© 2022 Cincinnati Public Radio
Connecting You to a World of Ideas
Play Live Radio
Next Up:
Available On Air Stations

UC scientists are deep-freezing molecules. Here's why they're so excited about it

liquid hydrogen.jpg
Ann Thompson
Cryo-EM is a new way to look at proteins and DNA, visualized in a near-native hydrated state. Three scientists won the Nobel Prize for their work in Cryo-EM in 2017.

Over the next five years, the University of Cincinnati’s College of Medicine is creating a cool cutting-edge space to study the “images of life.”

The way the Center for Advanced Structural Biology (CASB) will do that is through cryo-EM, or electric microscopy. This structural biology methodology gained a lot of attention following the 2017 Nobel Prize awards for chemistry. Cryo-EM is valuable for studying any kind of proteins that are related to any kind of human disease.

Announcement of the Nobel Prize in Chemistry 2017

What is it and why do scientists do it?

Researchers can prepare and image samples at very cold temperatures to visualize them in a near-native hydrated state. This helps them get a look at proteins at the atomic level.

“We’re actually visualizing a single protein,” says Rhett Kovall, Ph.d., of the Department of Molecular Genetics, Biochemistry and Microbiology, who has helped get the funding and plan the cryo-EM facility in the CASB. “This is quite different from other structural techniques where you don’t get this direct visualization.”

For research scientist and facility manager Desiree Benefield, Ph.d., it’s valuable for studying any kind of proteins that are related to human disease. She first learned about cryo-EM in graduate school.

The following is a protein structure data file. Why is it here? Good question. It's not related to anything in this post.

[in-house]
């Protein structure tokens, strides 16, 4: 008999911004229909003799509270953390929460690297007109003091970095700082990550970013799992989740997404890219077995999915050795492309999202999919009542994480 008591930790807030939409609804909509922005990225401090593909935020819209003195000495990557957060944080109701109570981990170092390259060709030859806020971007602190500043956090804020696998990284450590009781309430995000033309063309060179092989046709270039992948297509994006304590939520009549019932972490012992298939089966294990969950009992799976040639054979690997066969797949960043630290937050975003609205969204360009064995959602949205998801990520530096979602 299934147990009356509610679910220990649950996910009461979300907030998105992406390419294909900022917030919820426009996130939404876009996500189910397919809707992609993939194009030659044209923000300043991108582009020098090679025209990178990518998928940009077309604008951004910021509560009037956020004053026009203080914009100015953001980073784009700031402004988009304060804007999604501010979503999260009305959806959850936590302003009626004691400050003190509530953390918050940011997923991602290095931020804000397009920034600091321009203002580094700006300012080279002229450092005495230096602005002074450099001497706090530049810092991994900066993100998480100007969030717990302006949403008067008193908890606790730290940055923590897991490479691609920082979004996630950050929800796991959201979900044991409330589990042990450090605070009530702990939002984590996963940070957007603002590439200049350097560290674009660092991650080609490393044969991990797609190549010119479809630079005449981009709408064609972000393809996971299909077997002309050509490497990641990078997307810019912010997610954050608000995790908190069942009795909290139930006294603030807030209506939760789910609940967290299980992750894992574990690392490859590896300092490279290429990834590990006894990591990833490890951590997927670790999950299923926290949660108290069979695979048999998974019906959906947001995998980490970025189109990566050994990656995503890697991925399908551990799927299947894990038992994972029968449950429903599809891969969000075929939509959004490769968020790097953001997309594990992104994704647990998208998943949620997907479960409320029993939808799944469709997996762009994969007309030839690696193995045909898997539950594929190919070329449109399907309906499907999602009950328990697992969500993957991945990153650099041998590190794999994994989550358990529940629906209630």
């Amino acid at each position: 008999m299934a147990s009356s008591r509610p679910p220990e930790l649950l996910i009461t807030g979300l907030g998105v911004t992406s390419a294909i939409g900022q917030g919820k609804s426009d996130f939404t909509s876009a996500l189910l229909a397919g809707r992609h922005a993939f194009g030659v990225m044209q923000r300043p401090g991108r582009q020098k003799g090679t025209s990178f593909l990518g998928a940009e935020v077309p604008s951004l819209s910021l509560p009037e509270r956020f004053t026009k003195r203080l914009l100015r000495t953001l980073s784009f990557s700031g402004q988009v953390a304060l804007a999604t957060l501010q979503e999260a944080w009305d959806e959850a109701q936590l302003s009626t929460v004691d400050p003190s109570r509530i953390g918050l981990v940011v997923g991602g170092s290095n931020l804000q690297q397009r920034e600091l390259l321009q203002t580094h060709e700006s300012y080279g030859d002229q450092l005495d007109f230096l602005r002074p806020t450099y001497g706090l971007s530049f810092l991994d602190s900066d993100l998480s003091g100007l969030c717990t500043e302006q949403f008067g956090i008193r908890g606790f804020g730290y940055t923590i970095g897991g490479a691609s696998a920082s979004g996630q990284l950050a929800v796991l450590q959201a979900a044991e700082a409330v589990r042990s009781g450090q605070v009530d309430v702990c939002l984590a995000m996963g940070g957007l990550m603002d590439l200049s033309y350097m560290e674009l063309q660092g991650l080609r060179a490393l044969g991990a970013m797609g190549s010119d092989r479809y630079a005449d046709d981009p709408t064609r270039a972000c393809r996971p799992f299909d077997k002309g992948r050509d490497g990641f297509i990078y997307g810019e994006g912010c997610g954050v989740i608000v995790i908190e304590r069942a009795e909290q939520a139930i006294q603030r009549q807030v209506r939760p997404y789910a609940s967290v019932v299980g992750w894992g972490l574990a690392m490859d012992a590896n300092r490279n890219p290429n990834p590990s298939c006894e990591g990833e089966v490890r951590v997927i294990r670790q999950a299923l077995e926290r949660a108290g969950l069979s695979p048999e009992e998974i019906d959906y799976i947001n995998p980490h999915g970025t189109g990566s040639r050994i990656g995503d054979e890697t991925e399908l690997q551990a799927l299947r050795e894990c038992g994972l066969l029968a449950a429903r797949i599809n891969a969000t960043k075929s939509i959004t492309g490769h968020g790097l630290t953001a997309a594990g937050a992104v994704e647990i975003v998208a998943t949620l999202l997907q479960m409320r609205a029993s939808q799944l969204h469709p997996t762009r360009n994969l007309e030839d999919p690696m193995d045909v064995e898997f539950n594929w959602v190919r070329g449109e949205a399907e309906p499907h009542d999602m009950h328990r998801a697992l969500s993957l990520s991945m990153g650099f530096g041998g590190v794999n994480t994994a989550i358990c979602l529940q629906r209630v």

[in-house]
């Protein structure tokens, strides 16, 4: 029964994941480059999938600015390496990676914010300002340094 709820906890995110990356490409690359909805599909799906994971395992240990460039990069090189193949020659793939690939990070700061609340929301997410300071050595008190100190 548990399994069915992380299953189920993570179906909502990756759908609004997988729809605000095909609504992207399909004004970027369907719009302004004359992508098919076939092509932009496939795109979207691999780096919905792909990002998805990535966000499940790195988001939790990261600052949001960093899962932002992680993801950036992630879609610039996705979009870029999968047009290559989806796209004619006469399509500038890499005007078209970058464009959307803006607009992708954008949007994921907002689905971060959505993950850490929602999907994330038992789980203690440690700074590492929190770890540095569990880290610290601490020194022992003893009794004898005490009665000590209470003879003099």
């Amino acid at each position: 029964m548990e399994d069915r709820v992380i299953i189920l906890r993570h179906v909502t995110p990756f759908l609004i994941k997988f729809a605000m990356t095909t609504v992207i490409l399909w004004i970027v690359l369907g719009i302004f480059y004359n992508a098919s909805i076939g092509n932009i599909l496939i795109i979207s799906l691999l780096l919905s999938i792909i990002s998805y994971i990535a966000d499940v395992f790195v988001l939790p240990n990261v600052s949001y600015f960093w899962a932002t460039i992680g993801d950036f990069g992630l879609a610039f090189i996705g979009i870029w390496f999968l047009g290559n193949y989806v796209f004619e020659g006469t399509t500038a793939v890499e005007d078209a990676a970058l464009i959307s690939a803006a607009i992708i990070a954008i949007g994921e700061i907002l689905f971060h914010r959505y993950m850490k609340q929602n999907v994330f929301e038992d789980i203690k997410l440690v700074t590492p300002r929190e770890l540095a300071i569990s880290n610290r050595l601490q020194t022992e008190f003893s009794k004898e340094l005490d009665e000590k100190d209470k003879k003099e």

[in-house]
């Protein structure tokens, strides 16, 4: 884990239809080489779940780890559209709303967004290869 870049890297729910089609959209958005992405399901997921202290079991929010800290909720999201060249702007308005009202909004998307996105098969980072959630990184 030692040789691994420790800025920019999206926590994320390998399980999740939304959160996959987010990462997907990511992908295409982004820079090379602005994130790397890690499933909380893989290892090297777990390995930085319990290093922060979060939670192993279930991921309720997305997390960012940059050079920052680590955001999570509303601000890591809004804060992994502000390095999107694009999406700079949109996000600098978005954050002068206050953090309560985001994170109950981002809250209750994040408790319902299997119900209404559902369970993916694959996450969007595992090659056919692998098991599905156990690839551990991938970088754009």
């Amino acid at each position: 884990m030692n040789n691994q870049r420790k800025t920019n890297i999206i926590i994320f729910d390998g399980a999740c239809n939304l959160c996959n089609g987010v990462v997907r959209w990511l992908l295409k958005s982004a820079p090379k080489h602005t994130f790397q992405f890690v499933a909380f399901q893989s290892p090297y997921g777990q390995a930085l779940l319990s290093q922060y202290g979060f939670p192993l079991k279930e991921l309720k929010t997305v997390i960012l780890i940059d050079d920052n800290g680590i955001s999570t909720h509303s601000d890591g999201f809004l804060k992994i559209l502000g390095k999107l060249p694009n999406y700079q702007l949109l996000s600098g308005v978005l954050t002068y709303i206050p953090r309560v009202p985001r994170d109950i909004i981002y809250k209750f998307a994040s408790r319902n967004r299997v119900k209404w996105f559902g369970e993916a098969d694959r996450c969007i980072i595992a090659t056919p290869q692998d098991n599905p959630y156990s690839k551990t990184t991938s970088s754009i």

“I just fell in love with it because you could actually see the science,” she says. “It wasn’t a clear liquid in a tube or a band on a gel — you were looking at your question, which is really exciting to me.”

The samples are flash-frozen with a Vitrobot (specimen preparation unit) and then scientists study them on the Talos L120C Transmission Electron Microscope. In this video, Benefield shows how it all works.

The $1.5 million to buy the equipment came from Research 2030 as part of a JobsOhio grant.

Eventually, Cincinnati Children’s Hospital, the University of Kentucky and Miami University will have access to UC’s equipment.

With more than 30 years of journalism experience in the Greater Cincinnati market, Ann Thompson brings a wealth of knowledge and expertise to her reporting. She has reported for WKRC, WCKY, WHIO-TV, Metro Networks and CBS/ABC Radio. Her work has been recognized by the Associated Press and the Society of Professional Journalists. In 2019 and 2011 A-P named her “Best Reporter” for large market radio in Ohio. She has won awards from the Association of Women in Communications and the Alliance for Women in Media. Ann reports regularly on science and technology in Focus on Technology.